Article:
Register For Our Mailing List

Register to receive our free weekly newsletter including editorials.

Home / 7

Shareholder activism in Australia

An old investing adage states, “more money has been lost through corporate mismanagement than at the point of a gun.” By simply running their finger down a list of history’s biggest (or smallest) corporate disasters and missteps, an investor can quickly spot several common themes emerging: flawed strategies, improper capital structure, capital misallocation, poor governance and so on. Curiously, (mis)management can be singled out as the common thread amongst all of these precursors to gloom.

The investor of yesteryear was therefore held captive largely by the capabilities possessed by the management of the company into which they had bought, as opposed to the dynamics of the underlying business itself. Buying into a bad business can at times turn out to be a good investment, whereas buying into a bad management almost certainly will not.

Whilst over the last few years management capabilities haven’t dramatically improved for the most part, the emergence and prevalence of ‘activist investing’ has implied that shareholders can now retaliate against or influence almost all forms of corporate wrongdoings in a more effective, organised (and sometimes public) fashion. All the while, these activist investors have enjoyed lower risks and longer term outperformance that is largely uncorrelated to the broader market – not to mention gaining the ability to look at a broader range of opportunities, seeing as they are not reliant on previous ‘bet-on-the-jockey-not-the-horse’-type investments.

Shareholders and their relationship with companies

The sharemarket presents a strange dichotomy: shareholders who, as providers of capital, own the underlying company they invest in never actually control how their capital is used once it is handed over to the business. Instead, shareholders entrust the oversight and management of their company to the board and the executives, respectively. Therefore, it is no surprise that poor governance is often at the top of an activist investor’s watch list, as an activist strategy is often undertaken in the presence of a management or a board following (hopefully unintentional!) procedures that destroy shareholder wealth. The activist investor must therefore first think carefully about whether a company has the right board.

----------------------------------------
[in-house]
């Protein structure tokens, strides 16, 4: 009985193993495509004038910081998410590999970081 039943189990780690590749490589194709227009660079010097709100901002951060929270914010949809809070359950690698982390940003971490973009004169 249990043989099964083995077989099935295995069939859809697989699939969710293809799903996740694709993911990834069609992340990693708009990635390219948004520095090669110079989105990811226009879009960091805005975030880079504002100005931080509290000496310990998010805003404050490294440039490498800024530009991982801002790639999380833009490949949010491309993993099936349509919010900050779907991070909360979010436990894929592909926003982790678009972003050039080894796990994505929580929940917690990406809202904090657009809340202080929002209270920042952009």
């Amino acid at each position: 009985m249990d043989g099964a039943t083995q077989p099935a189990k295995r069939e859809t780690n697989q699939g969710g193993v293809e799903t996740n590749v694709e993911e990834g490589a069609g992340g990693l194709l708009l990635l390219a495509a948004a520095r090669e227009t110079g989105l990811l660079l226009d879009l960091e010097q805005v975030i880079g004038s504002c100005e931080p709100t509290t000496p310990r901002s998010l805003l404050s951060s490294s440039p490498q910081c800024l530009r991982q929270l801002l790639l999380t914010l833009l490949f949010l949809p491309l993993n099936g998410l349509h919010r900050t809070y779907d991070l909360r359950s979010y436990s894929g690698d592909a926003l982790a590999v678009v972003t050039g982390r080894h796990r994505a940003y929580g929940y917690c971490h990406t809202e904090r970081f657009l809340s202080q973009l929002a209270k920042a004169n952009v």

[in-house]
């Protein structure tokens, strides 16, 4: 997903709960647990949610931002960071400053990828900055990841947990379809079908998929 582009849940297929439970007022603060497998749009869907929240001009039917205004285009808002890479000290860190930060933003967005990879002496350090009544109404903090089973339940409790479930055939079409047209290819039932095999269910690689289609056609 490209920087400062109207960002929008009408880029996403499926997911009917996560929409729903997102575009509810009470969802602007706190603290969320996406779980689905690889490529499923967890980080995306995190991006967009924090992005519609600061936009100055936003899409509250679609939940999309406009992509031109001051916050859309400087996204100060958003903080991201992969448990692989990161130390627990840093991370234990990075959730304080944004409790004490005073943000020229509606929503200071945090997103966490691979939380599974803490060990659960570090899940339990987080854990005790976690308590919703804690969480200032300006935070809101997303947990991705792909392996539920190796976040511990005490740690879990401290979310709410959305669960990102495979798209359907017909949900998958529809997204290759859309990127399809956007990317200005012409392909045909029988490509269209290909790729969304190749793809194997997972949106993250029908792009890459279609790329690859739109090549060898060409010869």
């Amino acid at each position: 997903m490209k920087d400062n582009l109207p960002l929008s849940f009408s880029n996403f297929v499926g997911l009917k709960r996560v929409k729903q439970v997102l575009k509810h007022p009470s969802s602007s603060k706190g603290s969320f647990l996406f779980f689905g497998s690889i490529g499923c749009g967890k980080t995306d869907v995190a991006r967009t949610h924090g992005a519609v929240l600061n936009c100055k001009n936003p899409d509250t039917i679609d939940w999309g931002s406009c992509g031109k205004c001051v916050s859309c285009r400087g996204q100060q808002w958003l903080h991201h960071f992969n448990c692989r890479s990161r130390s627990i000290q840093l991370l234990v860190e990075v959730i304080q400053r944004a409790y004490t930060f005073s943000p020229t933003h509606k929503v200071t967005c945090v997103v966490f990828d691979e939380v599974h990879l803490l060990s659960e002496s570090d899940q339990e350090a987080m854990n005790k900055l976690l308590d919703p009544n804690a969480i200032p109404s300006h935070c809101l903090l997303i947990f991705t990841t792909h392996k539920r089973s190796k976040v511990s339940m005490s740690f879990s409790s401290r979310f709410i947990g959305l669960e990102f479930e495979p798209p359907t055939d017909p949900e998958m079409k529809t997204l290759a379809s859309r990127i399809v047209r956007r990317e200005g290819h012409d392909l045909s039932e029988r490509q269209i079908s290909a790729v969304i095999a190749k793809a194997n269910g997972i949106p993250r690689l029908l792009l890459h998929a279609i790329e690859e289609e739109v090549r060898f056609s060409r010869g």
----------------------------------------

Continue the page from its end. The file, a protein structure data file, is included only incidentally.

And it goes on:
Stranger still is the fact that few investors (read ‘owners of the company’) have the opportunity to actually meet with the directors of a listed company. Observations or opinions about boards are usually third or fourth hand at best, or are formed from what shareholders see, hear and read in the media. We find that asking questions at an AGM is always a good opportunity to directly ‘test’ directors.

However, shareholder activism is not just about corporate governance. Governance is only a means to an end, not the end itself. An activist investor becomes a shareholder of a company initially because they believe there is some inherent value and that, by seeking change, they can create or enhance that value. Outsized investment returns and the unlocking of latent value are the ultimate destination and activism is a quicker path to get there. It is important to not lose sight of the main objective of increasing your future dollars above and beyond the risk you have taken in forgoing today’s dollars.

Activism techniques

Luckily, Australian shareholders have, through the Corporations Act, one of the most shareholder-friendly legislative frameworks globally. Most parts of this law operate with minimum requirements where shareholders seeking to exercise these rights must either hold more than 5% of the shares on issue or there must be at least 100 shareholders making the request. Subject to these and some other requirements, activist shareholders can, amongst other things:

  • Call for a general meeting

There are two ways of doing this. The first is where those shareholders call on directors to call a meeting (section 249D). The second (rarer) method is where the shareholders call a meeting themselves, and then are responsible for the expenses of calling and holding the meeting (section 249F).

  • Put forward shareholders’ resolutions

Shareholders who meet the minimum thresholds outlined above can give a company notice of their intention to put forward resolutions to be considered at a general meeting. The majority of resolutions can be passed by shareholders by a simple majority of votes cast, including the removal and nomination of directors.